Toronto Primary School

Collective Architecture, Livingston, 2016


Subscribe now to instantly view this image

Subscribe to the Architects’ Journal (AJ) for instant access to the AJ Buildings Library, an online database of nearly 2,000 exemplar buildings in photographs, plans, elevations and details.

Already a subscriber? Sign in

Precast concrete external cladding panels 

Keith Hunter     Download Original

  • Precast concrete external cladding panels    
  • Pilkington Profilit Reglit glazing panels    
  • The glazing panels bring natural light into the building’s interior    
  • The greenish, translucent colour of these glass ‘planks’ subtly picks up the verdigris from the copper fascia of the existing school building    
  • School workshops and parent/teacher consultation allowed for artwork and landscaping to be integrated into the design    
  • The gym    
  • Circulation space    
  • The new purpose-built gym hall    
  • The whole school is accessible and Disability Discrimination Act-compliant    
  • The new route through the school offers elevated levels of natural light    
  • Location plan    
  • Ground floor plan    
  • Ground floor extension    
  • Sections AA and BB    
  • Section CC    
  • North elevation    
  • South elevation    
  • East elevation    
  • West elevation    
  • Precast reglit elevations    
  • Frameless glazed rooflight precast junction    
  • Games hall, main parapet detail    
  • Typical reglit corner junction at Games Hall (High Level)    
  • Reglit sandblast pattern    
  • Reglit precast concrete jamb at Games Hall (High Level)    
  • Internal precast panels and artwork    
  • Lower floor precast parapet detail    

A verdant theme runs through Collective Architecture’s improvements to this primary school in Livingston.

The original Toronto Primary school was completed in 1971. It is a long, primarily single-storey brick structure with a continuous copper fascia/flashing around its perimeter. The extension is to the west of the existing school, and the challenge for the architect and the landscape architect was making the whole school accessible and Disability Discrimination Act-compliant. This has been achieved by the introduction of internal and external ramps with subtle changes in floor level. Pupils now access the school from a safe drop-off point, through a clearly signposted lobby into an internal ‘streetscape’.

The new route through the school offers elevated levels of natural light. The head teacher and janitor’s offices are clustered together with administration space at the new secure entrance. The new games hall can also be used by the local community, and a timber screen can be moved to cut it and the entrance off from the rest of the school. In front are changing rooms and toilets around an assembly space lit by a large rooflight. Both the existing school and new addition are of steel frame construction and clad in large, precast concrete panels fixed to the frame, inside and out. The precast concrete panels are smooth-finished internally, but have a pattern set into the external cast that suggests the foliage of the mature trees to the front of the school.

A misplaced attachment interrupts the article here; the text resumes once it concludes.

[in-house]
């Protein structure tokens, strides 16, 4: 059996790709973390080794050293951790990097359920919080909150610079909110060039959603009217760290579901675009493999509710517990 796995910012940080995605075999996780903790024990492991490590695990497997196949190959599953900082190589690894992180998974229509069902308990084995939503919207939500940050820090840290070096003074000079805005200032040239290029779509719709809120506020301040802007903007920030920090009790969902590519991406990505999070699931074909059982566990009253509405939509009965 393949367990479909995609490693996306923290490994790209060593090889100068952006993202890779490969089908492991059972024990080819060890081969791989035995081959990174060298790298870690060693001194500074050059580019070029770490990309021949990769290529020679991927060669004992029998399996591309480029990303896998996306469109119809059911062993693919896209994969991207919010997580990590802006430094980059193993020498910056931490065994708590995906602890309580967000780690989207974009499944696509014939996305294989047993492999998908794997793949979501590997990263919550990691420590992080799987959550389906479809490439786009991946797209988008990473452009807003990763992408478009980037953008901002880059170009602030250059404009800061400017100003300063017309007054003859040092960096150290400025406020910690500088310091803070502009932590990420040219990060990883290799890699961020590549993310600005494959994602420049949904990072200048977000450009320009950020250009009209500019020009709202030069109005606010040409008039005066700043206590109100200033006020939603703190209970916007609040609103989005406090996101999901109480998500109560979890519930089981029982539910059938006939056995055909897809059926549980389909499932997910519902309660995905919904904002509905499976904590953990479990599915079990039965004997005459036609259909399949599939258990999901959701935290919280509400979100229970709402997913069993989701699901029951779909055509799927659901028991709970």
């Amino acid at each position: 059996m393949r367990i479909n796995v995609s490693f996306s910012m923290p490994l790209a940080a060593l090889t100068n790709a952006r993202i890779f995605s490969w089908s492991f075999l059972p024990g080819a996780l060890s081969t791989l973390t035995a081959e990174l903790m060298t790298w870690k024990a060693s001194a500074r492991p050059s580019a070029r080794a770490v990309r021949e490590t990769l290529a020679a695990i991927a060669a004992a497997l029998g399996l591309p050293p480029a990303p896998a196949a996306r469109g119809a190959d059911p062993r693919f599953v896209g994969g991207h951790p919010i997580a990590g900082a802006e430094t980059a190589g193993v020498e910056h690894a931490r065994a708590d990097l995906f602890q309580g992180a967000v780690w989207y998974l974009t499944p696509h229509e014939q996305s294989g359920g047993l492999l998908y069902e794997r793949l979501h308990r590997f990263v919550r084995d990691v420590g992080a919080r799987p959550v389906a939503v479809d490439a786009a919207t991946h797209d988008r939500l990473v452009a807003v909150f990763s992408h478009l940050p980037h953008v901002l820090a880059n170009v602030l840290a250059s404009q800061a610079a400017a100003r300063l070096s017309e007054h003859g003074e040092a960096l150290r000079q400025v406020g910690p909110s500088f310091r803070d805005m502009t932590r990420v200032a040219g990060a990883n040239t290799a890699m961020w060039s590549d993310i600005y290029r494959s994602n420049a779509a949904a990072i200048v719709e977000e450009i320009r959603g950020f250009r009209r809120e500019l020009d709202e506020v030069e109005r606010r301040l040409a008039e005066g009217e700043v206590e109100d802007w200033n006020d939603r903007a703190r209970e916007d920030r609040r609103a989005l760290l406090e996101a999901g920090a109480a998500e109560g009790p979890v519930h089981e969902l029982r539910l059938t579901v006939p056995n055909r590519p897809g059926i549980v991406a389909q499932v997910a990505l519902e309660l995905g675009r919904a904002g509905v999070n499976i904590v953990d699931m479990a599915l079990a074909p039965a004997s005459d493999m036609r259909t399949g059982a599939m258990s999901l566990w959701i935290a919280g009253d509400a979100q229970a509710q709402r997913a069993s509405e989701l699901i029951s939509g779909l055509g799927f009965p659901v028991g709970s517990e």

The development comprises an innovative monolithic textured precast concrete games hall, which opens out to the school playing fields. The textured concrete is punctured only at high level by way of a bespoke sandblasted pattern across glazed Reglit apertures, conveying the pattern of the surrounding tree-lined avenue. The concrete wraps the entire base of the proposed extension, with the exception of the school’s main entrance, which is overclad in vitreous enamel rainscreen, signifying the school’s branding colour (RAL 3000 Flame Red).

While the building has a simple structural form, the bespoke nature of the materials made the detailing of the interface with the structure a challenge, in particular the 125mm-thick bespoke precast panels, the adjacent Reglit glazing and structural glass canopy between glazing. The architect’s design had taken the panel joints and junctions with adjacent materials to be a key feature of the design, resulting in minimal tolerance in the line and level of the precast concrete external cladding panels and associated elements.

In addition, the bold seamless nature of the precast panels, meant all fixings had to be made from the rear, providing restrictions on the phasing of the install and connections to the primary structure, requiring completion of the insulation and masonry envelope of the building prior to erection of the precast units.

The design team ensured close co-ordination with the precast supplier and steelwork contractor, and in turn we were able to develop a strategy for the installation of the panels, allowing them to be installed and levelled with minimal access to the rear fixings. By achieving this, the installation of the adjacent materials – the Reglit and structural glazed canopy – could be carried out in a relatively simple manner, ensuring the strong lines and key detailing were maintained throughout.


  • Begun: Feb 2016
  • Completed: Dec 2016
  • Floor area: 3,345m2
  • Sector: Education
  • Total cost: £2.1M
  • Funding: Scottish Futures Trust, West Lothian Council, Government
  • Procurement: Traditional
  • Address: Howden East, Livingston, EH54 6BN, United Kingdom

Professional Team

AJBL Sponsor

Thrislington Cubicles

Builders of the worlds best toilet cubicles, vanity units, lockers and panels at our factory in the United Kingdom since the 1960s

Find out more